When it comes to drinking, I have two vices. One is coffee. The other is Pepsi. A new study published in the "American Journal of Clinical Nutrition" strongly suggests that I should quit drinking one and continue enjoying the other. Bet you can guess which one is which.
Yep, coffee for the win. According to researchers from the Cleveland Clinic's Wellness Institute and Harvard University. drinking sugar-sweetened OR low calorie soda is associated with a higher risk of stroke. Drinking coffee is assocaited with a lower risk of stroke. That's one more plus on the coffee side of the health ledger.
Unlike the quasi-study about green coffee extract helping weight loss, which included 16 people in what appears to be a fairly poorly designed study, the Cleveland Clinic/Harvard University study used the data collected in two major health surveys over the course of the last 30-odd years. The Nurses Health Study and the Health Professionals Follow Up Study have been collecting health data on a total of 127,456 adults (84,085 and 43,371 respectively) since the 1980s. The collected data has been analyzed for numerous trends, and are the basis on a lot of the other claims about coffee's healthy properties.
The researchers also found that people who draink more than one sugar-sweetened soda a day were also more likely to report high blood pressure and high cholesterol and to have lower activity levels. Those who drank low-calorie soda were more likely to have chronic diseases and a higher BMI. Those who drank more soda in general were also more likely to eat red meat and whole-fat dairy products. The researchers statistically controlled for all of those factors and still found that people who drank at least one serving of coffee a day had a 10% lower risk of stroke than a person who drank at least one sugar-sweetened soda a day.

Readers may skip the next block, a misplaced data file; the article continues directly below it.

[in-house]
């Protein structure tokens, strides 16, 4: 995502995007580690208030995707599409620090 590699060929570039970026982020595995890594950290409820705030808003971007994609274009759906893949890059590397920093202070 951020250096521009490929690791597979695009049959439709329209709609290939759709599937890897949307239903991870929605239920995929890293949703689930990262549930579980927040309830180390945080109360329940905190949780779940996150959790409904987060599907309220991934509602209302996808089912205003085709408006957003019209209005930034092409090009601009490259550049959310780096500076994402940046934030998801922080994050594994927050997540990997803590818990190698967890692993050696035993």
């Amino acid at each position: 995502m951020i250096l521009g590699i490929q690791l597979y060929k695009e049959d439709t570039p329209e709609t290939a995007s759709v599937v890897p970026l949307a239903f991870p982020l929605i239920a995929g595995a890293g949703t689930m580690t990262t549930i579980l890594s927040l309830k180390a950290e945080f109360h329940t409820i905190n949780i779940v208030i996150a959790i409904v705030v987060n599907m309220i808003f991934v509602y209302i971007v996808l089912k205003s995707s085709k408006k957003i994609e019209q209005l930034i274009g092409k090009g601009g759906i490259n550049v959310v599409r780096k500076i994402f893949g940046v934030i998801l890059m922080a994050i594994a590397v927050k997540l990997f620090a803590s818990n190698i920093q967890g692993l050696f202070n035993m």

As I've noted before in comments on articles about coffee and health, I'm an open-minded skeptic. Coffee is a huge money crop with lots of interests that want to convince everyone that coffee is not only not bad for you, but that it is GOOD FOR YOU. With that in mind, I always take study results with a healthy helping of salt (yes, salt in your coffee can actually enhance the flavor, especially if you take it with milk and sugar). On the other hand, a lot of the most recent research from around the world strongly suggests that lignans, cholorogenic acids. magnesium and other antioxidants may protect the body against a number of conditions brought on the the lousy diets we eat.
Of course, since the researchers put a lot of the blame for the damage done by sodas on the sugar load you take on by slugging down a 12-oz Pepsi, chances are that you shouldn't translate the findings of this study to mean that the triple mocha latte with syrup and whipped cream is anything more than an assault on your body.